I can’t seem to find anything I like to match this custom clock I’m working on. Has anyone made clock hands on their GF? Any tips on materials that worked would be greatly appreciated.
Hmm this is something that I think was discussed a long time ago. The tricky part with clock hands is that they usually need to be very thin, lightweight, and rigid, which is why metal is often used… and we obviously can’t cut metals.
How large is the clock you’re working on?
Ponoko suggests 1mm petg, that’s actually not a bad idea.
I might try gross-grain gluing 2 layers of raw wood veneer and then cutting that. Most veneers are 1/42", so that would be about 0.04" or just over 1mm thick. The cross grain would help with rigidity. I’d be concerned about warping of the wood, though. Maybe the petg idea is best after all?
It’s an 18” round. Thanks for the tip.
I’m sure you know about high torque movements, but in case you don’t definitely look into them. You’ll need one to drive a clock that large.
I haven’t made clock hands with it yet, but I have made other fairly delicate moving parts with Canson watercolor artboard. Lasers like a dream, very lightweight, reasonably rigid and takes paint (or ink!) like a champ.
Might be worth a try?
So the typical clock mechanism has almost no torque to it, so clock hands need to be super light.
You can get heavy duty torque mechanisms, though in my experience they don’t make much difference. Look for mechanisms for long hands.
There must be someone out there who makes mechanisms for very big clocks - and hence heavier hands.
You will need to find a way to fit the hands you make to the existing spindles on some old hands.
The ones I have used, the spacing between the hour and minute hands is very small, so you’ll need to make sure you have very thin material, but very rigid.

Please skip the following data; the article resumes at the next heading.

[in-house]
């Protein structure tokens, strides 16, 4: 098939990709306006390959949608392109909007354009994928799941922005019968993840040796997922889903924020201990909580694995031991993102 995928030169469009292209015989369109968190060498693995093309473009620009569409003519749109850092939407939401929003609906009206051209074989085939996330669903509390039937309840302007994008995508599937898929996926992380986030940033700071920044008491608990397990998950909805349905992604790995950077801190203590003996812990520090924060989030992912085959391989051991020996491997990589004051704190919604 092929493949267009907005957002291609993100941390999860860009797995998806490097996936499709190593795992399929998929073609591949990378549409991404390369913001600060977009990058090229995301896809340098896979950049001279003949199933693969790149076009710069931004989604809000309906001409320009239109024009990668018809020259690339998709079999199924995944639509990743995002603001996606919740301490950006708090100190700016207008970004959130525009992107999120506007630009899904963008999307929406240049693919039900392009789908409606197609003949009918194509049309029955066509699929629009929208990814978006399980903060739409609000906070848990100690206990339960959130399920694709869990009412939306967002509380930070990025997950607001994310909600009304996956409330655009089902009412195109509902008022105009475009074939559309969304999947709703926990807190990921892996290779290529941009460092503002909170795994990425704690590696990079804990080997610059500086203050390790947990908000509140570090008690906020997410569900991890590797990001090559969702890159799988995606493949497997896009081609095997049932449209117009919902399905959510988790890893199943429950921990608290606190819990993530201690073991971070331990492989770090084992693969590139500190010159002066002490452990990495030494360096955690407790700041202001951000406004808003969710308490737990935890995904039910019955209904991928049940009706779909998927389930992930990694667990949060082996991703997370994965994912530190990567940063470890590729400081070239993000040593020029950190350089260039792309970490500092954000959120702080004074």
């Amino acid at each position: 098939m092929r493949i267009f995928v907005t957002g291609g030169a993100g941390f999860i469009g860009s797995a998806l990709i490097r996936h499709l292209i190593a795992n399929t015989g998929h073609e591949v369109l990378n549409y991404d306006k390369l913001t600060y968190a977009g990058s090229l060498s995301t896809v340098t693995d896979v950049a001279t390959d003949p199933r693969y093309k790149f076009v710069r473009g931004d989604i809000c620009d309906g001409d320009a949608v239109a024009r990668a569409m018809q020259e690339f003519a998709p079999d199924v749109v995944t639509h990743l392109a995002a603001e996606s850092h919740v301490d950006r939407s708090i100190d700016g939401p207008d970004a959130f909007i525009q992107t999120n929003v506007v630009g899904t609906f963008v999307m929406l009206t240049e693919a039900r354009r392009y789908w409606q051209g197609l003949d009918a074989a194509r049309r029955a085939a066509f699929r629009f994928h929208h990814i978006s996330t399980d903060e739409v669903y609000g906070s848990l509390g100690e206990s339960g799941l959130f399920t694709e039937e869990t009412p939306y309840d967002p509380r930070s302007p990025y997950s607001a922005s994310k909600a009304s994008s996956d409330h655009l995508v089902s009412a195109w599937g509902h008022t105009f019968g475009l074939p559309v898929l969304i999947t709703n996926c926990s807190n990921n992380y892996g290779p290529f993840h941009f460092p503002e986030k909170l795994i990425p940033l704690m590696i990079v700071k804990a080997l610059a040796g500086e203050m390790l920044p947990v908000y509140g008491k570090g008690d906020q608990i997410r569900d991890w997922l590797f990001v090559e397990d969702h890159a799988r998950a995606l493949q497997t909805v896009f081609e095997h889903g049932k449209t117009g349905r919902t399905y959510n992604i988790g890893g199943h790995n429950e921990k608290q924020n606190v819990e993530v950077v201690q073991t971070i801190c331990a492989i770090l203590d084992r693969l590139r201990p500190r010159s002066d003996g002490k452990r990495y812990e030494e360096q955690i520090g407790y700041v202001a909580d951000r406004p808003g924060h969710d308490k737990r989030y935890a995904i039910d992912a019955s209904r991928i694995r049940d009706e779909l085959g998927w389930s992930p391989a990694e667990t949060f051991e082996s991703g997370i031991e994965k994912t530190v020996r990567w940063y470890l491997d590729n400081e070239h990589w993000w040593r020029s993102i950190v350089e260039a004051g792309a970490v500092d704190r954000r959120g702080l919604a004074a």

I’ve only dabbled with this, but my gut reaction is to say, buy a complete mechanism and hands that matches roughly what you want and live with that.
I have a feeling that cutting your own and getting it to work could be a lot of trouble and possible not practical.
True high-torque movements are quite expensive and mains powered.
Battery powered “high-torque” movements are designed for super lightweight stamped metal hands, as pointed out above. There are sites “dedicated” to selling them but you can buy the same stuff from common online sellers for less. Even the more expensive ones are very sensitive to the balance of the hands, even provided ones. I have one “high-torque” continuous-sweep movement with three provided sets, and one set - which is contemporary, without the counter weight design - causes the clock to lose a couple of minutes per month. With the “traditional” hands, it’s accurate to about 10-15 seconds per month. Yeah, I’ve been tracking it because I had intended to build a clock with it. I just have the mechanism running away propped on the edge of a window ledge.
If the hands are properly balanced not a lot of torque should be necessary? You should only need enough to move the whole mass ever so slightly?